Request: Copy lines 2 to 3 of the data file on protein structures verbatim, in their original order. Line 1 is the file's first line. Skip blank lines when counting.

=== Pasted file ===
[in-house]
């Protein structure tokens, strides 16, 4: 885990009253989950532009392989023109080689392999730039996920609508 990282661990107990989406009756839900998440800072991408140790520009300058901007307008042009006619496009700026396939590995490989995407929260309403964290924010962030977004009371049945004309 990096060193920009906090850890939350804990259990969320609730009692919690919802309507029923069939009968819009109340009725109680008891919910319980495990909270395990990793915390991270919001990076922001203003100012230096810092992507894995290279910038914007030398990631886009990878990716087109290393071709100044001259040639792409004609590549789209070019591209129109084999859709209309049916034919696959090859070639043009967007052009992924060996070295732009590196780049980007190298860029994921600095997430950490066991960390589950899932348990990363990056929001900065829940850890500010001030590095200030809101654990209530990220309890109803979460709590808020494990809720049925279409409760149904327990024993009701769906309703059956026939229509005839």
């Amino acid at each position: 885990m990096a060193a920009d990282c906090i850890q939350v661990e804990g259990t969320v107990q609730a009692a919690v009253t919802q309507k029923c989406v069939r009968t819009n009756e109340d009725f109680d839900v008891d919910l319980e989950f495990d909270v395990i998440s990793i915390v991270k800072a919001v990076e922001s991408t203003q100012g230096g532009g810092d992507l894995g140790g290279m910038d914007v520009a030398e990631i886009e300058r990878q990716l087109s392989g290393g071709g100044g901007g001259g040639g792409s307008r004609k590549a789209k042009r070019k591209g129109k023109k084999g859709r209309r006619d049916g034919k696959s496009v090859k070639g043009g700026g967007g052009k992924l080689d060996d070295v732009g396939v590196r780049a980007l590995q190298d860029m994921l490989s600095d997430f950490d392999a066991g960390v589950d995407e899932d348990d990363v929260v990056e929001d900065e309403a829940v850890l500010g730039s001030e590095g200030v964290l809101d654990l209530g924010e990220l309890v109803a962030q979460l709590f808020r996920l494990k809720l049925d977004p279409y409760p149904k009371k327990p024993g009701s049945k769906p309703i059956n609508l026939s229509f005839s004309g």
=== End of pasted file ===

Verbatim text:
């Protein structure tokens, strides 16, 4: 885990009253989950532009392989023109080689392999730039996920609508 990282661990107990989406009756839900998440800072991408140790520009300058901007307008042009006619496009700026396939590995490989995407929260309403964290924010962030977004009371049945004309 990096060193920009906090850890939350804990259990969320609730009692919690919802309507029923069939009968819009109340009725109680008891919910319980495990909270395990990793915390991270919001990076922001203003100012230096810092992507894995290279910038914007030398990631886009990878990716087109290393071709100044001259040639792409004609590549789209070019591209129109084999859709209309049916034919696959090859070639043009967007052009992924060996070295732009590196780049980007190298860029994921600095997430950490066991960390589950899932348990990363990056929001900065829940850890500010001030590095200030809101654990209530990220309890109803979460709590808020494990809720049925279409409760149904327990024993009701769906309703059956026939229509005839």
């Amino acid at each position: 885990m990096a060193a920009d990282c906090i850890q939350v661990e804990g259990t969320v107990q609730a009692a919690v009253t919802q309507k029923c989406v069939r009968t819009n009756e109340d009725f109680d839900v008891d919910l319980e989950f495990d909270v395990i998440s990793i915390v991270k800072a919001v990076e922001s991408t203003q100012g230096g532009g810092d992507l894995g140790g290279m910038d914007v520009a030398e990631i886009e300058r990878q990716l087109s392989g290393g071709g100044g901007g001259g040639g792409s307008r004609k590549a789209k042009r070019k591209g129109k023109k084999g859709r209309r006619d049916g034919k696959s496009v090859k070639g043009g700026g967007g052009k992924l080689d060996d070295v732009g396939v590196r780049a980007l590995q190298d860029m994921l490989s600095d997430f950490d392999a066991g960390v589950d995407e899932d348990d990363v929260v990056e929001d900065e309403a829940v850890l500010g730039s001030e590095g200030v964290l809101d654990l209530g924010e990220l309890v109803a962030q979460l709590f808020r996920l494990k809720l049925d977004p279409y409760p149904k009371k327990p024993g009701s049945k769906p309703i059956n609508l026939s229509f005839s004309g």